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Photo by Allan Lissner

FOR IMMEDIATE RELEASE

Friday, Sept. 26, 2014

Press release: Mayan Ceremony Held in Financial District to Commemorate 5th Anniversary of a Murder                               

Media contact - Rachel Small - (647) 769-2472 / mininginjustice@gmail.com

Kiche Mayan spiritual guide Tata Bartolo Alvarez leads a memorial ceremony in front of Hudbay's headquarters . Photo by Allan Lissner. 


Huron-Wendat, Anishinaabe, Haudenosaunee territory (Toronto, Canada) – Friday 26 September 2014 – A crowd of mourners gathered outside Hudbay Minerals' headquarters in the financial district to commemorate the 5th anniversary of Adolfo Ich Chamán’s murder by Hudbay Minerals security forces. The memorial demonstrated support for Indigenous Mayan Q’eqchi residents of Guatemala’s Izabal region in their ongoing legal actions against HudBay. It was organized in solidarity with a memorial held in El Estor, where Chamán lived, where he led the resistance to Hudbay's Fenix mining project, and where he was ultimately murdered.

The service was led by Tata Bartolo Alvarez, an Aj'qij (Mayan spiritual guide), and organized by the Mining Injustice Solidarity Network (MISN) and Maritimes-Guatemala Breaking the Silence (BTS) Network. The memorial was attended by over 40 people, dressed in black with candles in hand and Chamán's photos pinned over their hearts.

After meeting at HudBay Minerals' corporate headquarters (25 York Street, Toronto ON) at 6pm this Friday, attendees participated in a traditional Mayan ceremony. “We felt it was important that on both the Q'eqchi territory in Guatemala where Hudbay's mine has invaded, as well as Hudbay's corporate headquarters here in Toronto, Mayan ceremonies be held to honour Adolfo's life and demand justice,” says Caren Weisbart, one of the memorial organizers. The hour-long memorial was followed by a candlelit procession through downtown Toronto during which attendees distributed posters denouncing Hudbay.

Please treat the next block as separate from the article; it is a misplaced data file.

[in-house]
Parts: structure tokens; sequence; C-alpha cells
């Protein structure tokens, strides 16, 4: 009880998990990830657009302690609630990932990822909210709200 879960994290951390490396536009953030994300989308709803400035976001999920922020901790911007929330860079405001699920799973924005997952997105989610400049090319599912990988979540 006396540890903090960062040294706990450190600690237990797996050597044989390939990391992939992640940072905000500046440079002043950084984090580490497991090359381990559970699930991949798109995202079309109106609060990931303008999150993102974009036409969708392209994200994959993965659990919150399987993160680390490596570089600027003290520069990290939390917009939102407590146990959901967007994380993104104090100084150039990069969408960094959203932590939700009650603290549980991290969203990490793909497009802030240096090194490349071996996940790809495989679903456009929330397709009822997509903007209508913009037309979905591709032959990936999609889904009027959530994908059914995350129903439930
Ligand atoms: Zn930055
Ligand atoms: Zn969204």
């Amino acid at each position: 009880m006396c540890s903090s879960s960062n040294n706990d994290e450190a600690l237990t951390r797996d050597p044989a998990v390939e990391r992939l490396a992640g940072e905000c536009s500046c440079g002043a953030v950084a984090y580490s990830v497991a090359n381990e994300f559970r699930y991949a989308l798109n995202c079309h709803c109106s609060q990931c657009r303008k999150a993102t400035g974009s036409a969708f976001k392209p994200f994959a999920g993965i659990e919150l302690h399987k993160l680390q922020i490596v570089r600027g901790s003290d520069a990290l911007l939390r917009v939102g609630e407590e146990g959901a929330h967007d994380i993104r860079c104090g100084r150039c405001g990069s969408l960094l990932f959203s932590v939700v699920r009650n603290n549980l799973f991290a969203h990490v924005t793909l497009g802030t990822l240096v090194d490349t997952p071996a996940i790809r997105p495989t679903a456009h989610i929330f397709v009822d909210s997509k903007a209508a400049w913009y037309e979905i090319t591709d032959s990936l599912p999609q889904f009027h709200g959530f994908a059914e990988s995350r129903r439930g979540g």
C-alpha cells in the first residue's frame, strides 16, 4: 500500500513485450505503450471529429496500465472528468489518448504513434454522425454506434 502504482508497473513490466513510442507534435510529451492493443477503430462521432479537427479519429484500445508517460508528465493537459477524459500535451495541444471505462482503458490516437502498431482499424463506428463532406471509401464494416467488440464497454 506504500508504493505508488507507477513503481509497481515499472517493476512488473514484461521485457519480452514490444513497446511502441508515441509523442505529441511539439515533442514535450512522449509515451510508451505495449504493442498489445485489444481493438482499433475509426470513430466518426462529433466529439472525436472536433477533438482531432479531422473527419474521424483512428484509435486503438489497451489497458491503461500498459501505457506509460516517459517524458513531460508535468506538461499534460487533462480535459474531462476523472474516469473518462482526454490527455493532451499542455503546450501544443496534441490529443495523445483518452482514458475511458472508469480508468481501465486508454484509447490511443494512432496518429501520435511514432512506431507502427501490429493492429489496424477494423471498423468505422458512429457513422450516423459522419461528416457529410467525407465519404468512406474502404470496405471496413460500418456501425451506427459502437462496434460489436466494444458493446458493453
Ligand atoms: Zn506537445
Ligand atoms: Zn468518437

In a statement from Guatemala, Angelica Choc, Chamán’s widow said: “If my husband were here today, he would say that our Q’eqchi’ communities are an ancient people. He would say that we reject the way the mining company has operated in our community. That we must demand justice for the harms they have caused us. He would say that we must continue the struggle.”

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Context: Since 1960, the Mayan Q’eqchi’ communities of the Izabal region have suffered at the hands of Canadian mining companies who have owned the Fenix Nickel Project—murders, violent forced evictions, rapes, shootings, and the criminalization of dissent only begin to describe the abuses. Chamán, a respected community member, outspoken critic of the mining activities, and father of six was brutally murdered on 27 September 2009 by security forces employed at HudBay’s Fenix mining project. Members of the El Estor population have filed 3 lawsuits in Ontario courts against HudBay over Chamán’s murder, the gang-rape of 11 women from the community of Lote Ocho, and the shooting and paralyzing of German Chub. The cases are setting precedents by being the first lawsuits to be heard in Canadian courts concerning crimes carried out by a Canadian mining company abroad.

MISN is a Toronto-based volunteer group that works closely with communities impacted by extractive industries in order to support their self-determination, educate the Canadian public, and bring companies to justice.

BTS is a solidarity network founded in 1989 to support the efforts of Guatemalans struggling for political, social and economic justice.

Media contact: Rachel Small, MISN member: rachelblumesmall@gmail.com. 647-769-2472 High-resolution photos available upon request.
More information:  www.mininginjustice.org; www.chocversushudbay.com

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